This is how Apple dominates. And this, if I’m not wrong, is what they will do with AI.

Will Apple overpower the AI space the way they overpowered the smartphone space? I think they can, I hope they will. Let me tell you how and why:

Apple knows me better than anyone. It knows my family, my friends, my business contacts — how I talk, my sense of humour, the things I do, where I am, where I go, all my photos and people who are in them and the locations they were taken, what I sound like when I talk on the phone or to Siri, and how it differs from person to person, situation to situation, what I spend my free time on. With a little analysis, they can easily determine what I care about, and what’s important to me. They know it all — because it’s all in iCloud, or on one of my multitude of Apple devices. 2 decades worth of information about me, and by me. And they likely know the same about anyone I communicate with via phone, email, and text — especially if they too are Apple ecosystem users. Yeah, they know you too.

As a training model for humans, more specifically for individuals, for “you” and “me”, the Apple ecosystem is an unprecedented powerhouse without competition. No other company has as much real information at their disposal about me as a person, a friend, a businessperson, nor about my private life, than Apple.

Think about it: my devices and all their sensors, where they are physically, the things I write or say on those devices, everything I access, all of it can be used to understand me as a human being. Simple contextual web queries in the background about my current environment, locale, and well, anything those sensors are “aware” of, can be used with the plethora of data I have processed through the ecosystem over the years to have as much awareness of my real-world situation, and even how I behave in each as I do myself, if not more.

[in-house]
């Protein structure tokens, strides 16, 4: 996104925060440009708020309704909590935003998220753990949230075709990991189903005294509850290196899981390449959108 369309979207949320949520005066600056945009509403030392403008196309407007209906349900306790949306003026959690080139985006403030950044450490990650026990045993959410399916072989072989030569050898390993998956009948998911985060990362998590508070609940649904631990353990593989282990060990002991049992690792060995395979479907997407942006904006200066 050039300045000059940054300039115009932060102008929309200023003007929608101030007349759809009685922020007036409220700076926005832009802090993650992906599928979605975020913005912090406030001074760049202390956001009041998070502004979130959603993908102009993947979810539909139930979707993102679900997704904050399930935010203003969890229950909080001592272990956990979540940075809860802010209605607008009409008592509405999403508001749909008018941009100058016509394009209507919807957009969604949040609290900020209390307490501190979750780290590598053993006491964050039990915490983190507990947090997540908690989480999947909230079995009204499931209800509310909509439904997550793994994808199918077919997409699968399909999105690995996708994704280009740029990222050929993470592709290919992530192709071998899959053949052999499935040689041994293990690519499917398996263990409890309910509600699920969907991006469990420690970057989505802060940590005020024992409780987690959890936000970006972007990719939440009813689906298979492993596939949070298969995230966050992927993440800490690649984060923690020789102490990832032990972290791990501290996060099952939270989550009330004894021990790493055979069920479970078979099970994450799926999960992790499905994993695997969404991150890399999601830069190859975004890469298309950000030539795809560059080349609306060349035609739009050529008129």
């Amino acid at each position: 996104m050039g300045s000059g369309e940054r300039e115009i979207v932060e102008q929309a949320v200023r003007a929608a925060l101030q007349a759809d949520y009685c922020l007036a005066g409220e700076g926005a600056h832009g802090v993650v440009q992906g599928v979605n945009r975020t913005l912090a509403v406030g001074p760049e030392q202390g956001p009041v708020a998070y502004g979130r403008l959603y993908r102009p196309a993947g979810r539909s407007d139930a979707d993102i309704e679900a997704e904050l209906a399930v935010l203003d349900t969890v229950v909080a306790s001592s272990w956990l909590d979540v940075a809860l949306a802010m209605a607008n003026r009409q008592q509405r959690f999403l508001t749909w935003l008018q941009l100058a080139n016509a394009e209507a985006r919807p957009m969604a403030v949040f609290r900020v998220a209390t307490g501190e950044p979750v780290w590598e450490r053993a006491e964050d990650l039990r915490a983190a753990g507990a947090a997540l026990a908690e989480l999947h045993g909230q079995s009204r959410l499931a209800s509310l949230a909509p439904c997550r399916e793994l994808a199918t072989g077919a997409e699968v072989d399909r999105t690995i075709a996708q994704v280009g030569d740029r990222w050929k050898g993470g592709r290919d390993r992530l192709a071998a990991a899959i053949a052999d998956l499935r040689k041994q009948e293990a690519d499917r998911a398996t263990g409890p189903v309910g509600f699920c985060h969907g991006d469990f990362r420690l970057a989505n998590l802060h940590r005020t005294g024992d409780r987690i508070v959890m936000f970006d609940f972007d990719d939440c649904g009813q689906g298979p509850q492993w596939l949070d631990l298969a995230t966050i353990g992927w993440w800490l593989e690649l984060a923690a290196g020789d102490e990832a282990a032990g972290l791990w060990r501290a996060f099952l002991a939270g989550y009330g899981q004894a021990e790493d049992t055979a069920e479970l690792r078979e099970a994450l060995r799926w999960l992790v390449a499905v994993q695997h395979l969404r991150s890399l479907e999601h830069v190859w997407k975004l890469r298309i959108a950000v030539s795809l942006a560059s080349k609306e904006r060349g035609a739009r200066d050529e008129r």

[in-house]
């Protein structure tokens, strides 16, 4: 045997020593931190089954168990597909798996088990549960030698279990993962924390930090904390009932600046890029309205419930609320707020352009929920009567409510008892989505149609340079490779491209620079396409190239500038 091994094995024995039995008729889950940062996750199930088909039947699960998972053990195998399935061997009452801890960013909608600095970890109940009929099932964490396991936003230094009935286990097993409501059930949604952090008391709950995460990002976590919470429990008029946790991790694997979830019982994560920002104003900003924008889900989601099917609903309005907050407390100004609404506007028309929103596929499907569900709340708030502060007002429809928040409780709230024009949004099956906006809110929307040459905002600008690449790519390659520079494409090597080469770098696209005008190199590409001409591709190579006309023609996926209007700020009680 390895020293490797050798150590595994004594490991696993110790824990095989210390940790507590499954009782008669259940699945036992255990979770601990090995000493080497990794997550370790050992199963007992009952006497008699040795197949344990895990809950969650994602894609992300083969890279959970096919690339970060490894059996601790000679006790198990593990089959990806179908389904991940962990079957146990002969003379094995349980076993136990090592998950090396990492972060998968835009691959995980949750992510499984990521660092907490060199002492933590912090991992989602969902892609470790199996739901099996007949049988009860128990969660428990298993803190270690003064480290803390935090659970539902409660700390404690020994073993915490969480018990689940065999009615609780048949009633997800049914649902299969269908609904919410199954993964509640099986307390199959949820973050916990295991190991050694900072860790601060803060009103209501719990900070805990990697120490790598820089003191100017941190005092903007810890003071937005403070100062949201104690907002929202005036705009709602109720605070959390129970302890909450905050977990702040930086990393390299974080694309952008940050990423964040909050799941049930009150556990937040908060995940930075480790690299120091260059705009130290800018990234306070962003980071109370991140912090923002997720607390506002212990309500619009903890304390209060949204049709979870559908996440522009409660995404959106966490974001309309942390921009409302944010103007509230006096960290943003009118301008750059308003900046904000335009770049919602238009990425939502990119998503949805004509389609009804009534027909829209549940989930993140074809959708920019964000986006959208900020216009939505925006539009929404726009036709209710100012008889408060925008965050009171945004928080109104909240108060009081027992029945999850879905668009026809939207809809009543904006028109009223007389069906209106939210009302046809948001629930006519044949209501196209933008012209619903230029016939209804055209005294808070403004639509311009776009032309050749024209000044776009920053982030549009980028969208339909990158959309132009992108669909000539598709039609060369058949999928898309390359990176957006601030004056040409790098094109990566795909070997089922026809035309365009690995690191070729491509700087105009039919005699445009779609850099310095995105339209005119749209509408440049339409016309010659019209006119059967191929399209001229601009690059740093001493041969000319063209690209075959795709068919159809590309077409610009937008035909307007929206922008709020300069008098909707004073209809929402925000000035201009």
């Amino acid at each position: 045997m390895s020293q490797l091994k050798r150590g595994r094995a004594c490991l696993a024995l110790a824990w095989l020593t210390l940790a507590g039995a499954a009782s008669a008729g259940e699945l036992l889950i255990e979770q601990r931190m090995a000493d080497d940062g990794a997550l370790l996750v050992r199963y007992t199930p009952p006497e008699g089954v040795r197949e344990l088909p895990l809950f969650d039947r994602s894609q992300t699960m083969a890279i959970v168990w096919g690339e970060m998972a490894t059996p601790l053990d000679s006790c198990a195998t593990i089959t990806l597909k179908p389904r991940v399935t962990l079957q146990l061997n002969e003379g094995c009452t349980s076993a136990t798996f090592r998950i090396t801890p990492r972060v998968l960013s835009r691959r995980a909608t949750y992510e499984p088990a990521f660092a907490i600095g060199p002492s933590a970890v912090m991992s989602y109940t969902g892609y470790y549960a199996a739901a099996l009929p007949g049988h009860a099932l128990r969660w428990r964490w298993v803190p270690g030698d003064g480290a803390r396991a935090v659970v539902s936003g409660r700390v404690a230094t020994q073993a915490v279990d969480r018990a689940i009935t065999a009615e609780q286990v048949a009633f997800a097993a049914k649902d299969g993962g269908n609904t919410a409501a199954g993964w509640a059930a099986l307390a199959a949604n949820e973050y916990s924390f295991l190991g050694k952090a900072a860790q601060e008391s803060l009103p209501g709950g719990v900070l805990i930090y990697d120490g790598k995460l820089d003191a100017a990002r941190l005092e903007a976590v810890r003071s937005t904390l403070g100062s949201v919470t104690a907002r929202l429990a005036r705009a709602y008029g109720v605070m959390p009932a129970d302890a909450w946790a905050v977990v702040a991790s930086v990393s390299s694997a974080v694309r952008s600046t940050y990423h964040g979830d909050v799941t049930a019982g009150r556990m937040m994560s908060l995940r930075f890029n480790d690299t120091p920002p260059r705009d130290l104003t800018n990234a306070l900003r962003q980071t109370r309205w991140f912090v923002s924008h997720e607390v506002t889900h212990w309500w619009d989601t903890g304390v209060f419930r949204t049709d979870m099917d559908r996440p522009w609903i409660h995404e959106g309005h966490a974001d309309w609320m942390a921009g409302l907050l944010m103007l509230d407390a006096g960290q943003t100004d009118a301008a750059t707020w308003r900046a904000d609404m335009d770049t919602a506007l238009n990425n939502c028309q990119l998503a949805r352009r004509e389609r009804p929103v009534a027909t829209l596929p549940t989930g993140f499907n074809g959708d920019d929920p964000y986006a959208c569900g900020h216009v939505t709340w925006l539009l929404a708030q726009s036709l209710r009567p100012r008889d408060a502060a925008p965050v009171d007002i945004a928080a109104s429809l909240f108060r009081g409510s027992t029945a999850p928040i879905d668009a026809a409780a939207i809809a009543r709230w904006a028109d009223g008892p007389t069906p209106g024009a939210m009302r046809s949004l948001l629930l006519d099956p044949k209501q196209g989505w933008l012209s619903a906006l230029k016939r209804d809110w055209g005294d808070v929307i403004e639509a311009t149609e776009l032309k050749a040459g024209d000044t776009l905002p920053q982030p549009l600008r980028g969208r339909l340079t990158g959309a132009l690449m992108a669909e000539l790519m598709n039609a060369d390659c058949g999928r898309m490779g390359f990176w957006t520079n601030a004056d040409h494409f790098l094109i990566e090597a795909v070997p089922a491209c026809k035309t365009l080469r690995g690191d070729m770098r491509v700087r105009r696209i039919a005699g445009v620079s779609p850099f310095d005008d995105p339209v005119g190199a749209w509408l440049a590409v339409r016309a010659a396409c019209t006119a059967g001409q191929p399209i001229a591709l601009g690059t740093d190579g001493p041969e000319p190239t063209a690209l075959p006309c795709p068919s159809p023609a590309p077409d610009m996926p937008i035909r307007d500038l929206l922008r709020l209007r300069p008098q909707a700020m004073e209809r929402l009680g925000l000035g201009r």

Throw ‘in-ecosystem-AI’ into the mix, which we know Apple has been working on thanks to their own research documents, and something truly magical happens. Something no other company is really in any position to do: create the first individualised and personal AI agents for each user on the ecosystem. This is unique, and has the power to truly create smart, aware, agentive experiences.

This doesn’t scare me, it’s going to happen anyway. I’m actually insanely excited about the possibilities. More on that later.

How’s this different than having a ChatGPT account, or using the generative AI features everyone and their brother is slapping, often haphazardly, into their products? These systems only know what you do with them, and nothing more. They’re pretty limited in terms of their exposure to you as an individual when you think about it.